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The Min Mean-Weight Cycle in a Random Network



The mean weight of a cycle in an edge-weighted graph is the sum of the cycle's edge weights divided by the cycle's length. We study the minimum mean-weight cycle on the complete graph on n vertices, with random i.i.d. edge weights drawn from an exponential distribution with mean 1. We show that the probability of the min mean weight being at most c/n tends to a limiting function of c which is analytic for c ≤ 1/e, discontinuous at c = 1/e, and equal to 1 for c > 1/e. We further show that if the min mean weight is ≤ 1/(en), then the length of the relevant cycle is Θp(1) (i.e., it has a limiting probability distribution which does not scale with n), but that if the min mean weight is > 1/(en), then the relevant cycle almost always has mean weight (1 + o(1))/(en) and length at least (2/π2o (1)) log2n log log n.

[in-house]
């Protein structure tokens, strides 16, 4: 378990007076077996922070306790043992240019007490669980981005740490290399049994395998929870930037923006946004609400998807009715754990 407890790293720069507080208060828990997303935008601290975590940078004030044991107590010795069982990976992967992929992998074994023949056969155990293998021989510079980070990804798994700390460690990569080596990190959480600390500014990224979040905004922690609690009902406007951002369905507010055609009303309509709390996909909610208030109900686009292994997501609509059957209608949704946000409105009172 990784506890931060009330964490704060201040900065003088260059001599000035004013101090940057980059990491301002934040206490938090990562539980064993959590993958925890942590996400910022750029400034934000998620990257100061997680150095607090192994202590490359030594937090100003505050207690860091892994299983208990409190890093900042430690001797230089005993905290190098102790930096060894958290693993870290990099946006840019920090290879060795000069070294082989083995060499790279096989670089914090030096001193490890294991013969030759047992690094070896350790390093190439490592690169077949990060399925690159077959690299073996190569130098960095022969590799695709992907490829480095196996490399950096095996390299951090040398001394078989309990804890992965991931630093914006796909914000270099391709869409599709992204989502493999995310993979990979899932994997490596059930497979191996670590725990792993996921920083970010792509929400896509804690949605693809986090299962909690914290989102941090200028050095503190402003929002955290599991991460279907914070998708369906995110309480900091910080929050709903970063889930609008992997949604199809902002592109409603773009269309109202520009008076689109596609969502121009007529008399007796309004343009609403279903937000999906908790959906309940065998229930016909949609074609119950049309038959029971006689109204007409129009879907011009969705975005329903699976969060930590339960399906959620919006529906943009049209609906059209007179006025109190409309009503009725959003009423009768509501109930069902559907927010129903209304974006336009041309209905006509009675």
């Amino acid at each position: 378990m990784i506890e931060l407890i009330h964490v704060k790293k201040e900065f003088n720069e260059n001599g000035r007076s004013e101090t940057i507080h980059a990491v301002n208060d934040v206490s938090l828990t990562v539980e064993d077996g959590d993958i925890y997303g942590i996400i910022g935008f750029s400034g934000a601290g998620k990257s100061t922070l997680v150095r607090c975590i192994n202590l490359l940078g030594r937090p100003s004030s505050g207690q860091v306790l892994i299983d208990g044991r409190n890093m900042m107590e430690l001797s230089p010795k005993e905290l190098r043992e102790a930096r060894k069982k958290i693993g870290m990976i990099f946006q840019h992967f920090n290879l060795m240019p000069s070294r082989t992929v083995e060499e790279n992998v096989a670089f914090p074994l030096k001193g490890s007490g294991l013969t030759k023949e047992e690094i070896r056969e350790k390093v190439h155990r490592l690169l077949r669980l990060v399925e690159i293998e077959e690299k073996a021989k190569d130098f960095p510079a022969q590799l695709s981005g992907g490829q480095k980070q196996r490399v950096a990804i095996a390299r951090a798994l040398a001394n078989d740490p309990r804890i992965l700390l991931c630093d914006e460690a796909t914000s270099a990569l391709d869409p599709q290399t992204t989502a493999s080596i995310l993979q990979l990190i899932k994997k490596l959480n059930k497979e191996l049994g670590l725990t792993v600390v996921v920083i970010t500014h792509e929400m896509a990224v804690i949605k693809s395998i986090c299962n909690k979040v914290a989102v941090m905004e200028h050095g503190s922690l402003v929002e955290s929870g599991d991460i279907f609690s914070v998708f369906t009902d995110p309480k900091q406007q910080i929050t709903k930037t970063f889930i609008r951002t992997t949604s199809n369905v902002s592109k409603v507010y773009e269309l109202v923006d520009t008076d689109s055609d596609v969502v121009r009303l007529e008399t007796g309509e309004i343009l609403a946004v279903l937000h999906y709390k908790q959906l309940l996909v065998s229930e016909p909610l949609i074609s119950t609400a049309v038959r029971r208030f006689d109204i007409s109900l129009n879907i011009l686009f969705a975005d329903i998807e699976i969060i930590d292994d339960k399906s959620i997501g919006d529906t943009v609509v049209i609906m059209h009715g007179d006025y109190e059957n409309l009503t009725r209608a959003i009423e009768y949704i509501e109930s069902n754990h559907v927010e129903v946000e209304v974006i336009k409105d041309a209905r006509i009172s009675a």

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The Min Mean-Weight Cycle in a Random Network



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